A point-and-shoot camera, also known as a compact camera and sometimes abbreviated to P&S, is a Most use focus free lenses or autofocus for focusing, automatic systems for setting the exposure options and have flash units built-in.
Point-and-shoots are by far the best selling type of separate camera, as distinct from camera phones. They are popular for vernacular photography by people who do not consider themselves photographers but want easy-to-use cameras for snapshots of vacations, parties, reunions, and other events. Point-and-shoot camera sales declined after about 2010 as smartphones overtook them in such uses. To overcome market shrinkage, compact camera manufacturers began making higher-end versions and with a stylish metal body.
Most superzoom compact cameras have between 30x and 60x optical zoom, although some have even further zoom and weigh less than 300 grams, much less than bridge cameras and DSLRs.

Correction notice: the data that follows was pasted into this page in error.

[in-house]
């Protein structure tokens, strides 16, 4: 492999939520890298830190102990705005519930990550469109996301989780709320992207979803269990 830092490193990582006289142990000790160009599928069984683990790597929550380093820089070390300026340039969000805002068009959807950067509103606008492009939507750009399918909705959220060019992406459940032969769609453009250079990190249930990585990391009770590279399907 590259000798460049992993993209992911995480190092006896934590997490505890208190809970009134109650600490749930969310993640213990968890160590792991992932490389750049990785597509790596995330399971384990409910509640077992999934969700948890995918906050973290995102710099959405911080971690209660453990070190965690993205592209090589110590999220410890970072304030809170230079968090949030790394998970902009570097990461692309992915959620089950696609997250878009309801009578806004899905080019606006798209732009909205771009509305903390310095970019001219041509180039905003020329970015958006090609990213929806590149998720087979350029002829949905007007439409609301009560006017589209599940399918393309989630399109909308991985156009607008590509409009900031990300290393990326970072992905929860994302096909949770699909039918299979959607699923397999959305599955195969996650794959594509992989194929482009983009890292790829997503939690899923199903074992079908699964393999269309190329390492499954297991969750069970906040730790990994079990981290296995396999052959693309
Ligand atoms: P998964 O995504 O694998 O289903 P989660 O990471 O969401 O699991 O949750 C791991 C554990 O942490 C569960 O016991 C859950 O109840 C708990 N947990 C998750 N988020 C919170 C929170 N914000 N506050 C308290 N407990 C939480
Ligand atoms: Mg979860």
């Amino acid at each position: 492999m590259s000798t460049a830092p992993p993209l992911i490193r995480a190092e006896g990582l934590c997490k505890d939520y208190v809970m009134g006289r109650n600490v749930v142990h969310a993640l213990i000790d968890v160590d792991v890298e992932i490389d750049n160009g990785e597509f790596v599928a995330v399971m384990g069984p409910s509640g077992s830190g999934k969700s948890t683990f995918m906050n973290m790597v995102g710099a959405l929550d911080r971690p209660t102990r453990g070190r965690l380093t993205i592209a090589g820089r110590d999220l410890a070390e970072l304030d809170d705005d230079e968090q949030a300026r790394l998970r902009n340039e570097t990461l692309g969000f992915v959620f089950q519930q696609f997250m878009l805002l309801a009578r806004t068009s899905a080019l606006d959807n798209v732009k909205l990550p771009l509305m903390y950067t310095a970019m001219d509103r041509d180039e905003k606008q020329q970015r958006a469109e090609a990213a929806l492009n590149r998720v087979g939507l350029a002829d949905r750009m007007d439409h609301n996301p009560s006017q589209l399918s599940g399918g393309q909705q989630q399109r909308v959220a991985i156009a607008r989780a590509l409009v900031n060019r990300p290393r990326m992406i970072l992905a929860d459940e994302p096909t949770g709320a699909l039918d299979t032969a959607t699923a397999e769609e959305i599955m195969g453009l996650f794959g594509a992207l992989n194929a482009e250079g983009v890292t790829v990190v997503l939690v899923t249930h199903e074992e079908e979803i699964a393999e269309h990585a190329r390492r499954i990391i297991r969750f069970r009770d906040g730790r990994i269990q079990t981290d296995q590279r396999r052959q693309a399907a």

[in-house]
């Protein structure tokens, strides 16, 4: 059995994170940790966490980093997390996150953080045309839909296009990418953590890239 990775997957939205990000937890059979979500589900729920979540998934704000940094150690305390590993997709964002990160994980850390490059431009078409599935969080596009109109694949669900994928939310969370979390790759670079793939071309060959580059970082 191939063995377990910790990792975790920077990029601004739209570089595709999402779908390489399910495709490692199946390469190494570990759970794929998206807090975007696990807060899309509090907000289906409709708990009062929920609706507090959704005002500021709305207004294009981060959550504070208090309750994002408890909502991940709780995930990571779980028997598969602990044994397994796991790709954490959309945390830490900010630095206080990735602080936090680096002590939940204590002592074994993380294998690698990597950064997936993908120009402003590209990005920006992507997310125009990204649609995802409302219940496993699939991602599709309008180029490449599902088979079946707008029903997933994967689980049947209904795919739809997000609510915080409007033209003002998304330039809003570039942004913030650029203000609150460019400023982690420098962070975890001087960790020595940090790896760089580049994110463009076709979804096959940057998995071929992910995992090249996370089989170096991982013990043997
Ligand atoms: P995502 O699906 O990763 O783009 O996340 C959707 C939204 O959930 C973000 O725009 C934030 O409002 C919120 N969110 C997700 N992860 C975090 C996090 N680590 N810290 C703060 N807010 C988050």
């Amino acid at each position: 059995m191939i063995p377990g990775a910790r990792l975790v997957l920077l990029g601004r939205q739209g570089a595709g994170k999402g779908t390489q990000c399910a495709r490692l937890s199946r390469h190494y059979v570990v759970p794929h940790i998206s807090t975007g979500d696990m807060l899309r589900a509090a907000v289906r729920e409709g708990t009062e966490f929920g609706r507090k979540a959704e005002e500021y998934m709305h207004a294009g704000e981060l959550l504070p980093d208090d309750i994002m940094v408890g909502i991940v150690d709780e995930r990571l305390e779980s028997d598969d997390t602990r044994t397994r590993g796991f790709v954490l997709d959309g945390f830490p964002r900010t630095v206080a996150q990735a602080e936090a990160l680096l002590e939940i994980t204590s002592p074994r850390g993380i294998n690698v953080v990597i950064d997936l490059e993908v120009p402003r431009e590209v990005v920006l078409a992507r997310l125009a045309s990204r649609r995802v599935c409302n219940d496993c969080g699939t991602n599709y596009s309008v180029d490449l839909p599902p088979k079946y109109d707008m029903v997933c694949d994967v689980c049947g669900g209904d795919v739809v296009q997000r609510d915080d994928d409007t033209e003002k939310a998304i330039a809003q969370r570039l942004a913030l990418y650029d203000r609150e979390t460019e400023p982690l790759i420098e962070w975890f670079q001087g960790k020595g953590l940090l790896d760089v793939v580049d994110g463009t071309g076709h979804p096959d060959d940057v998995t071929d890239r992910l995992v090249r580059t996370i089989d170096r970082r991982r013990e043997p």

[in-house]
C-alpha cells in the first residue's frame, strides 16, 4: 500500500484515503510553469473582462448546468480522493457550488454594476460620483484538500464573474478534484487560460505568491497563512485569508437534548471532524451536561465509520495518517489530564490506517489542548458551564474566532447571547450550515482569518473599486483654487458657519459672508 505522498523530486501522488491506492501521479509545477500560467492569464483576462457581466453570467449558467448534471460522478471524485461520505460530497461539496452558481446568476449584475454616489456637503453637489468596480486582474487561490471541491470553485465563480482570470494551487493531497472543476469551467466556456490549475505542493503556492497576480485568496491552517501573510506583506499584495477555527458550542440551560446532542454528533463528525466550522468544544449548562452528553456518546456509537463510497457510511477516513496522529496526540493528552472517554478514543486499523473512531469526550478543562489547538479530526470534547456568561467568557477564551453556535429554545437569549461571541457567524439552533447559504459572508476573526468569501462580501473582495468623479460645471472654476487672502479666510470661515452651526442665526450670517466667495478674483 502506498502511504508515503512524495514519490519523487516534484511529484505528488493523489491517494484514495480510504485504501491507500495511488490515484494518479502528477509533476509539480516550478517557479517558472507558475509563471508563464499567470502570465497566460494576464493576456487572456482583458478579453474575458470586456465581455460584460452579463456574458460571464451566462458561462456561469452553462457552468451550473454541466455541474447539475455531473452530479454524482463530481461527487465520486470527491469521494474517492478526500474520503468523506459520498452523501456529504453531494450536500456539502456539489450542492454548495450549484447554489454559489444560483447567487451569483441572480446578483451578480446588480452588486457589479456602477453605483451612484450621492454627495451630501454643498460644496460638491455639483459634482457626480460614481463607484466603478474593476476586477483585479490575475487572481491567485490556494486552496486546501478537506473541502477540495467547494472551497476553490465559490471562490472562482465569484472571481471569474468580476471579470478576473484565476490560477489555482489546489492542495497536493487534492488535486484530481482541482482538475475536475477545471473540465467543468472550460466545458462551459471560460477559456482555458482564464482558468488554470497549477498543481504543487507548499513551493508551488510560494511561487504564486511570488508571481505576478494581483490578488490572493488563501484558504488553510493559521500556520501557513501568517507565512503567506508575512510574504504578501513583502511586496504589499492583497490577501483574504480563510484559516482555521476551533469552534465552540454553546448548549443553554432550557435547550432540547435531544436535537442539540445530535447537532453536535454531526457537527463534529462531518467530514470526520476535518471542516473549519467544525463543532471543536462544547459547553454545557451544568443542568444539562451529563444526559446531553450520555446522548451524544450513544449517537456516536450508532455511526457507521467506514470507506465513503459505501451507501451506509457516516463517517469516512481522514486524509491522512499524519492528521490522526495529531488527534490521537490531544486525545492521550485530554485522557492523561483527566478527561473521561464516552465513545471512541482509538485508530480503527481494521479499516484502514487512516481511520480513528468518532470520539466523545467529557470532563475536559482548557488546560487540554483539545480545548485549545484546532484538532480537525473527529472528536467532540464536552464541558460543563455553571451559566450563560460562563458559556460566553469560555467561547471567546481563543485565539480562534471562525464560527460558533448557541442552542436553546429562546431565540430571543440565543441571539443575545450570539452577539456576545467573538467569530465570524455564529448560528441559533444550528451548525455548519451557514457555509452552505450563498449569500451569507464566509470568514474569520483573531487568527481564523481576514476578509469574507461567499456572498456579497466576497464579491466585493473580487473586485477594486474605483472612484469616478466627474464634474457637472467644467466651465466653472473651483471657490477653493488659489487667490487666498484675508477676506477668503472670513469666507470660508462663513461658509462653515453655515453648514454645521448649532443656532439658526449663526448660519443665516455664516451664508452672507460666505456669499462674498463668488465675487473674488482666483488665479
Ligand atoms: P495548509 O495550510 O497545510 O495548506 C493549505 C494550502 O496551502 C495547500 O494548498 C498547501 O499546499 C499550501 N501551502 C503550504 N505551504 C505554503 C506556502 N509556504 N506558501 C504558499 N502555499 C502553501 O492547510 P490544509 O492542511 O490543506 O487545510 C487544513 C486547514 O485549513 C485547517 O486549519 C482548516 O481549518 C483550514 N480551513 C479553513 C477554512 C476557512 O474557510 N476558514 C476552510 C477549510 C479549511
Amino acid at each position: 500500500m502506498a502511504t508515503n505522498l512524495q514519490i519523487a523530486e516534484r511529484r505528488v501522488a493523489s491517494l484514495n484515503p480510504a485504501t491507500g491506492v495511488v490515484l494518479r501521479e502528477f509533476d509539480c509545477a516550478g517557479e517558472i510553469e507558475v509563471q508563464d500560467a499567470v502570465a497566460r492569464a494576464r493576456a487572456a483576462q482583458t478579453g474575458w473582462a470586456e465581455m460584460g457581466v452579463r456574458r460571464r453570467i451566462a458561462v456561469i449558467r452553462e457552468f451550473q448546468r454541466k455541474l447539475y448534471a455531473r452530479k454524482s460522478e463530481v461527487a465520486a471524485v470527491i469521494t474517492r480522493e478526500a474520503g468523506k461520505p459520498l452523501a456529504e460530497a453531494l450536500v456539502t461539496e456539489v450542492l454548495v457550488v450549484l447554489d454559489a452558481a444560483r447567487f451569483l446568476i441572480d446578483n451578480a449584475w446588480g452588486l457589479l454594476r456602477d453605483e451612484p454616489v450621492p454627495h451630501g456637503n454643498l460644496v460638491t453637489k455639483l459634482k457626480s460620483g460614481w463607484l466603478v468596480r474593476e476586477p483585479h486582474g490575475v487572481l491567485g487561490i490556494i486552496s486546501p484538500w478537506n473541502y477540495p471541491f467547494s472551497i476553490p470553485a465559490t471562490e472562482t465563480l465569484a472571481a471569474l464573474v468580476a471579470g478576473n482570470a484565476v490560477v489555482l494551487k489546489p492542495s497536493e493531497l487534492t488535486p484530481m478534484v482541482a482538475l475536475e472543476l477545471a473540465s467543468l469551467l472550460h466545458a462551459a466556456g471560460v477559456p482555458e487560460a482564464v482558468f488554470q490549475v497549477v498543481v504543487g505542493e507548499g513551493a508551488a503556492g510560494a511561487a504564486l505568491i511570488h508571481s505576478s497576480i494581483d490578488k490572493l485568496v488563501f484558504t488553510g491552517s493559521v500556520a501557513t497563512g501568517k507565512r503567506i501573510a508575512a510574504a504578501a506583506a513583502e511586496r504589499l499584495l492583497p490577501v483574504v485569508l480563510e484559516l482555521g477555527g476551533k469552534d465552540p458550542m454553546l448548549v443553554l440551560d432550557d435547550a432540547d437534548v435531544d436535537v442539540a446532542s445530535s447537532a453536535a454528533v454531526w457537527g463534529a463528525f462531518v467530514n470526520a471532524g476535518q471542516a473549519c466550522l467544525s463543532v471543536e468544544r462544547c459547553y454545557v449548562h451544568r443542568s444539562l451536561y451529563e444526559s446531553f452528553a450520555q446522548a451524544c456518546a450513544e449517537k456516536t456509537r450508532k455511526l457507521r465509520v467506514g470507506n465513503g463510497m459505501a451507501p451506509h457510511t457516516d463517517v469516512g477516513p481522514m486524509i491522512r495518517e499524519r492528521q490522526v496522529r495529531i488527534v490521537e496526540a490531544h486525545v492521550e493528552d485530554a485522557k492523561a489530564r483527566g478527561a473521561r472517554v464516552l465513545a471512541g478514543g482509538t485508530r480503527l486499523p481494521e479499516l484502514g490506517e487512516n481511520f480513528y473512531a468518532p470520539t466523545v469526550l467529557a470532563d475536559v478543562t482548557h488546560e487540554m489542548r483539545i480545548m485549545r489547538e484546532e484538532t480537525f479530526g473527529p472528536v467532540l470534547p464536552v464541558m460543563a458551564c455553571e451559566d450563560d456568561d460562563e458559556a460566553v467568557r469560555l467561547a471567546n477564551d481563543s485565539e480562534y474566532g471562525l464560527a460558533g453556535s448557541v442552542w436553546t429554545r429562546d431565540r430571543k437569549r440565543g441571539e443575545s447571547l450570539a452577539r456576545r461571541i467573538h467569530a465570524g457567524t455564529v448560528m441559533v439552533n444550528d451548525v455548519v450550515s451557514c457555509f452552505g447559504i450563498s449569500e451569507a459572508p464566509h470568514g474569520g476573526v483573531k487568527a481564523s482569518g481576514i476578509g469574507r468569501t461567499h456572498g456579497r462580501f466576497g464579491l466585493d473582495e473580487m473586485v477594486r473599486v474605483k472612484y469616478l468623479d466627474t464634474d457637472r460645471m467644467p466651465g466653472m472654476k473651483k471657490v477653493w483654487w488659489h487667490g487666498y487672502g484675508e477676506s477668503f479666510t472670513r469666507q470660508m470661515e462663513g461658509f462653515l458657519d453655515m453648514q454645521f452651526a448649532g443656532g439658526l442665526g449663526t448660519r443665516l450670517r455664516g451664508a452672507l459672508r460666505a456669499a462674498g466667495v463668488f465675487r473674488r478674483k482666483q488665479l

Most of these compact cameras use small 1/2.3" image sensors, but since 2008, a few non-interchangeable lens compact cameras use a larger sensor such as 1" and even APS-C, such as the Fujifilm X100 series, or full-frame format such as the Sony Cyber-shot DSC-RX1 series.
They prioritize intelligent Auto, but some high-end point-and-shoot cameras have PASM (program, aperture priority, shutter priority, and manual modes) on the mode dial, raw image format, and hot shoe. None have lens mounts.